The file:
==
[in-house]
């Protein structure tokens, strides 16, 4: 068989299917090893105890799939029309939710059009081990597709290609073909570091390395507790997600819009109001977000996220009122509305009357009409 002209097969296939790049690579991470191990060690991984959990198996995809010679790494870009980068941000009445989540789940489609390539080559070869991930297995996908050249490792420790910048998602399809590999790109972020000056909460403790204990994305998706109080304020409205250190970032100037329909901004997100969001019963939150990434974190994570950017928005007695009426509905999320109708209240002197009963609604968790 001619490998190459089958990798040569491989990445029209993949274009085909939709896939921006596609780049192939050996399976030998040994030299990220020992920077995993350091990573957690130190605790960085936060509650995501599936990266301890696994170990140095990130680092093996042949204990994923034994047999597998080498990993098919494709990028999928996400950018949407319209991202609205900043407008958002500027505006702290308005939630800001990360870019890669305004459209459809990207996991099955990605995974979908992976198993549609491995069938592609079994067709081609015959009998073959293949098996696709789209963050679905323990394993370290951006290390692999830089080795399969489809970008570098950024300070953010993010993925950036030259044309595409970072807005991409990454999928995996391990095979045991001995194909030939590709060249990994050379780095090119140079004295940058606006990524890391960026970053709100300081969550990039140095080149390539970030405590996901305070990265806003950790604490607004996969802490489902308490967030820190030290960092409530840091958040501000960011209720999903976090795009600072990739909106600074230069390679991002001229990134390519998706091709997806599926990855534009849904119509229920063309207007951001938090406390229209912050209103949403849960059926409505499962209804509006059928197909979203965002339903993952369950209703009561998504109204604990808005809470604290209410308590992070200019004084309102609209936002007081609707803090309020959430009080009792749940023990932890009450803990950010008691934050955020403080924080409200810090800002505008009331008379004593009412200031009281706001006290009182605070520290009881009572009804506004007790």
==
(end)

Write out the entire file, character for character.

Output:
[in-house]
């Protein structure tokens, strides 16, 4: 068989299917090893105890799939029309939710059009081990597709290609073909570091390395507790997600819009109001977000996220009122509305009357009409 002209097969296939790049690579991470191990060690991984959990198996995809010679790494870009980068941000009445989540789940489609390539080559070869991930297995996908050249490792420790910048998602399809590999790109972020000056909460403790204990994305998706109080304020409205250190970032100037329909901004997100969001019963939150990434974190994570950017928005007695009426509905999320109708209240002197009963609604968790 001619490998190459089958990798040569491989990445029209993949274009085909939709896939921006596609780049192939050996399976030998040994030299990220020992920077995993350091990573957690130190605790960085936060509650995501599936990266301890696994170990140095990130680092093996042949204990994923034994047999597998080498990993098919494709990028999928996400950018949407319209991202609205900043407008958002500027505006702290308005939630800001990360870019890669305004459209459809990207996991099955990605995974979908992976198993549609491995069938592609079994067709081609015959009998073959293949098996696709789209963050679905323990394993370290951006290390692999830089080795399969489809970008570098950024300070953010993010993925950036030259044309595409970072807005991409990454999928995996391990095979045991001995194909030939590709060249990994050379780095090119140079004295940058606006990524890391960026970053709100300081969550990039140095080149390539970030405590996901305070990265806003950790604490607004996969802490489902308490967030820190030290960092409530840091958040501000960011209720999903976090795009600072990739909106600074230069390679991002001229990134390519998706091709997806599926990855534009849904119509229920063309207007951001938090406390229209912050209103949403849960059926409505499962209804509006059928197909979203965002339903993952369950209703009561998504109204604990808005809470604290209410308590992070200019004084309102609209936002007081609707803090309020959430009080009792749940023990932890009450803990950010008691934050955020403080924080409200810090800002505008009331008379004593009412200031009281706001006290009182605070520290009881009572009804506004007790």